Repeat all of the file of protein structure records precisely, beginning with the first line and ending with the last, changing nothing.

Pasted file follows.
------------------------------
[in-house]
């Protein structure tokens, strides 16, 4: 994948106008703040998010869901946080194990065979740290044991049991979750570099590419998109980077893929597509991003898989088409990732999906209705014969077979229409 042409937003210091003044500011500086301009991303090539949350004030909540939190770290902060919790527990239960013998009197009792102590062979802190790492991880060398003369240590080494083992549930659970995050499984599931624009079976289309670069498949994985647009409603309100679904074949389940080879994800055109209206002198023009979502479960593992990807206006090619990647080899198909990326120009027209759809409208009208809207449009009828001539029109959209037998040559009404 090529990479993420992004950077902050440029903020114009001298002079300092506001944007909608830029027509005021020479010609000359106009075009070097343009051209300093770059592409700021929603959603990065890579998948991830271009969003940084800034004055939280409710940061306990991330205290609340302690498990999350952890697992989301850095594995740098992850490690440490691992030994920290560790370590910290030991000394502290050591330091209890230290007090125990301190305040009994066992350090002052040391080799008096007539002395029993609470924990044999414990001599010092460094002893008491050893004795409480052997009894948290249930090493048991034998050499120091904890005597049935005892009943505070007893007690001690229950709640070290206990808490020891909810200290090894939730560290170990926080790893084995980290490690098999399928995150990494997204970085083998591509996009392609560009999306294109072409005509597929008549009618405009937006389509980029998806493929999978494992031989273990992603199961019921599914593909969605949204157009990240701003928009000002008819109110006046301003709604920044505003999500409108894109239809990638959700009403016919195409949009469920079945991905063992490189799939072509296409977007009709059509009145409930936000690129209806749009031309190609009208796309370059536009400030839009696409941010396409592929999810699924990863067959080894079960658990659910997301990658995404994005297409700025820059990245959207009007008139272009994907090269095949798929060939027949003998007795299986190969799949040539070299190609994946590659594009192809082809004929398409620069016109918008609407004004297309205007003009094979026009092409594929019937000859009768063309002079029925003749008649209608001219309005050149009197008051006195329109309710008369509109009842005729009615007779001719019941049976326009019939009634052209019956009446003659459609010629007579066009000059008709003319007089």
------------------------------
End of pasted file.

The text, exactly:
[in-house]
């Protein structure tokens, strides 16, 4: 994948106008703040998010869901946080194990065979740290044991049991979750570099590419998109980077893929597509991003898989088409990732999906209705014969077979229409 042409937003210091003044500011500086301009991303090539949350004030909540939190770290902060919790527990239960013998009197009792102590062979802190790492991880060398003369240590080494083992549930659970995050499984599931624009079976289309670069498949994985647009409603309100679904074949389940080879994800055109209206002198023009979502479960593992990807206006090619990647080899198909990326120009027209759809409208009208809207449009009828001539029109959209037998040559009404 090529990479993420992004950077902050440029903020114009001298002079300092506001944007909608830029027509005021020479010609000359106009075009070097343009051209300093770059592409700021929603959603990065890579998948991830271009969003940084800034004055939280409710940061306990991330205290609340302690498990999350952890697992989301850095594995740098992850490690440490691992030994920290560790370590910290030991000394502290050591330091209890230290007090125990301190305040009994066992350090002052040391080799008096007539002395029993609470924990044999414990001599010092460094002893008491050893004795409480052997009894948290249930090493048991034998050499120091904890005597049935005892009943505070007893007690001690229950709640070290206990808490020891909810200290090894939730560290170990926080790893084995980290490690098999399928995150990494997204970085083998591509996009392609560009999306294109072409005509597929008549009618405009937006389509980029998806493929999978494992031989273990992603199961019921599914593909969605949204157009990240701003928009000002008819109110006046301003709604920044505003999500409108894109239809990638959700009403016919195409949009469920079945991905063992490189799939072509296409977007009709059509009145409930936000690129209806749009031309190609009208796309370059536009400030839009696409941010396409592929999810699924990863067959080894079960658990659910997301990658995404994005297409700025820059990245959207009007008139272009994907090269095949798929060939027949003998007795299986190969799949040539070299190609994946590659594009192809082809004929398409620069016109918008609407004004297309205007003009094979026009092409594929019937000859009768063309002079029925003749008649209608001219309005050149009197008051006195329109309710008369509109009842005729009615007779001719019941049976326009019939009634052209019956009446003659459609010629007579066009000059008709003319007089």